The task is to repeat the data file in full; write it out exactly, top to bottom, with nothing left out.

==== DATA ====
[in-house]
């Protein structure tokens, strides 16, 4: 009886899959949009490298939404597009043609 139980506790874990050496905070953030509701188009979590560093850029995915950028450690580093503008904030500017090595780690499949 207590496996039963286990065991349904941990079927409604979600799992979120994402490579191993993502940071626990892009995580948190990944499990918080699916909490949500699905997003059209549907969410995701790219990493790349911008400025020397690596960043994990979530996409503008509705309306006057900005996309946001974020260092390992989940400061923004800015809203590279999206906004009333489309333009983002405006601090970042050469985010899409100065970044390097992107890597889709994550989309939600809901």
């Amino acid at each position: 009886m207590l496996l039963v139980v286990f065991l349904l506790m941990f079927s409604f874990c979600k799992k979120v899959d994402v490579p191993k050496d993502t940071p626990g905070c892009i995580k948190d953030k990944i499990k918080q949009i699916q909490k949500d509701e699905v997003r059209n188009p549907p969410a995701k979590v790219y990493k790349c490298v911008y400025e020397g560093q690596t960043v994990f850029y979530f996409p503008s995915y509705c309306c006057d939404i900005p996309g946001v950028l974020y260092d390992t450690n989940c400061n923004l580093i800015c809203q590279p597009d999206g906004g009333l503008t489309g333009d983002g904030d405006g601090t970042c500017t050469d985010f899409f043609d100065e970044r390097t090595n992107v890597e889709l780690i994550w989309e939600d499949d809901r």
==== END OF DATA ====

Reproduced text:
[in-house]
């Protein structure tokens, strides 16, 4: 009886899959949009490298939404597009043609 139980506790874990050496905070953030509701188009979590560093850029995915950028450690580093503008904030500017090595780690499949 207590496996039963286990065991349904941990079927409604979600799992979120994402490579191993993502940071626990892009995580948190990944499990918080699916909490949500699905997003059209549907969410995701790219990493790349911008400025020397690596960043994990979530996409503008509705309306006057900005996309946001974020260092390992989940400061923004800015809203590279999206906004009333489309333009983002405006601090970042050469985010899409100065970044390097992107890597889709994550989309939600809901």
């Amino acid at each position: 009886m207590l496996l039963v139980v286990f065991l349904l506790m941990f079927s409604f874990c979600k799992k979120v899959d994402v490579p191993k050496d993502t940071p626990g905070c892009i995580k948190d953030k990944i499990k918080q949009i699916q909490k949500d509701e699905v997003r059209n188009p549907p969410a995701k979590v790219y990493k790349c490298v911008y400025e020397g560093q690596t960043v994990f850029y979530f996409p503008s995915y509705c309306c006057d939404i900005p996309g946001v950028l974020y260092d390992t450690n989940c400061n923004l580093i800015c809203q590279p597009d999206g906004g009333l503008t489309g333009d983002g904030d405006g601090t970042c500017t050469d985010f899409f043609d100065e970044r390097t090595n992107v890597e889709l780690i994550w989309e939600d499949d809901r």